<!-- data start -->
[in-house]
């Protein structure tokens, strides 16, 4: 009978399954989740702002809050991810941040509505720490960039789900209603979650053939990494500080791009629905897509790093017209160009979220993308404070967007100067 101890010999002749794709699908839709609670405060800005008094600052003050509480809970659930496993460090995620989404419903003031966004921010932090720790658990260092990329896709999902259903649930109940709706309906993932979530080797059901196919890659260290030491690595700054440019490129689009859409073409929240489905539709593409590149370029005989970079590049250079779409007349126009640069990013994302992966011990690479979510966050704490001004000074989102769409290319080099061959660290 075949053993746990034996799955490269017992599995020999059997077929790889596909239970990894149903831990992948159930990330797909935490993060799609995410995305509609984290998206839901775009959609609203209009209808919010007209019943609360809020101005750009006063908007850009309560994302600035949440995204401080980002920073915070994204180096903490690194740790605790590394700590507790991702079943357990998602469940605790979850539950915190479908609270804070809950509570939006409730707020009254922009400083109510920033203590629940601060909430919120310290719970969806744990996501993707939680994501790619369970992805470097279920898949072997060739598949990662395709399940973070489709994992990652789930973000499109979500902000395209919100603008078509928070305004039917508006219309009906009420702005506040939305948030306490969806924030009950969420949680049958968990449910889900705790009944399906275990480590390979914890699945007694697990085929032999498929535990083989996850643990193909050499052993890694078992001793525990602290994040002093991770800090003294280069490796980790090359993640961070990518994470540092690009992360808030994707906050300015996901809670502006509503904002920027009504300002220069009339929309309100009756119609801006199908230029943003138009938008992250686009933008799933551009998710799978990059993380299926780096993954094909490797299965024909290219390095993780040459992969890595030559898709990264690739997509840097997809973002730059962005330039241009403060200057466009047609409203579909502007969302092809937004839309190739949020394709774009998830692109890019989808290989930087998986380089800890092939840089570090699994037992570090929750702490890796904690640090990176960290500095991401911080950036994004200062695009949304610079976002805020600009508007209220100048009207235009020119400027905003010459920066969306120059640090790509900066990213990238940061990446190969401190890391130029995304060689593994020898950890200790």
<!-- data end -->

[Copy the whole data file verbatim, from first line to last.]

[in-house]
């Protein structure tokens, strides 16, 4: 009978399954989740702002809050991810941040509505720490960039789900209603979650053939990494500080791009629905897509790093017209160009979220993308404070967007100067 101890010999002749794709699908839709609670405060800005008094600052003050509480809970659930496993460090995620989404419903003031966004921010932090720790658990260092990329896709999902259903649930109940709706309906993932979530080797059901196919890659260290030491690595700054440019490129689009859409073409929240489905539709593409590149370029005989970079590049250079779409007349126009640069990013994302992966011990690479979510966050704490001004000074989102769409290319080099061959660290 075949053993746990034996799955490269017992599995020999059997077929790889596909239970990894149903831990992948159930990330797909935490993060799609995410995305509609984290998206839901775009959609609203209009209808919010007209019943609360809020101005750009006063908007850009309560994302600035949440995204401080980002920073915070994204180096903490690194740790605790590394700590507790991702079943357990998602469940605790979850539950915190479908609270804070809950509570939006409730707020009254922009400083109510920033203590629940601060909430919120310290719970969806744990996501993707939680994501790619369970992805470097279920898949072997060739598949990662395709399940973070489709994992990652789930973000499109979500902000395209919100603008078509928070305004039917508006219309009906009420702005506040939305948030306490969806924030009950969420949680049958968990449910889900705790009944399906275990480590390979914890699945007694697990085929032999498929535990083989996850643990193909050499052993890694078992001793525990602290994040002093991770800090003294280069490796980790090359993640961070990518994470540092690009992360808030994707906050300015996901809670502006509503904002920027009504300002220069009339929309309100009756119609801006199908230029943003138009938008992250686009933008799933551009998710799978990059993380299926780096993954094909490797299965024909290219390095993780040459992969890595030559898709990264690739997509840097997809973002730059962005330039241009403060200057466009047609409203579909502007969302092809937004839309190739949020394709774009998830692109890019989808290989930087998986380089800890092939840089570090699994037992570090929750702490890796904690640090990176960290500095991401911080950036994004200062695009949304610079976002805020600009508007209220100048009207235009020119400027905003010459920066969306120059640090790509900066990213990238940061990446190969401190890391130029995304060689593994020898950890200790």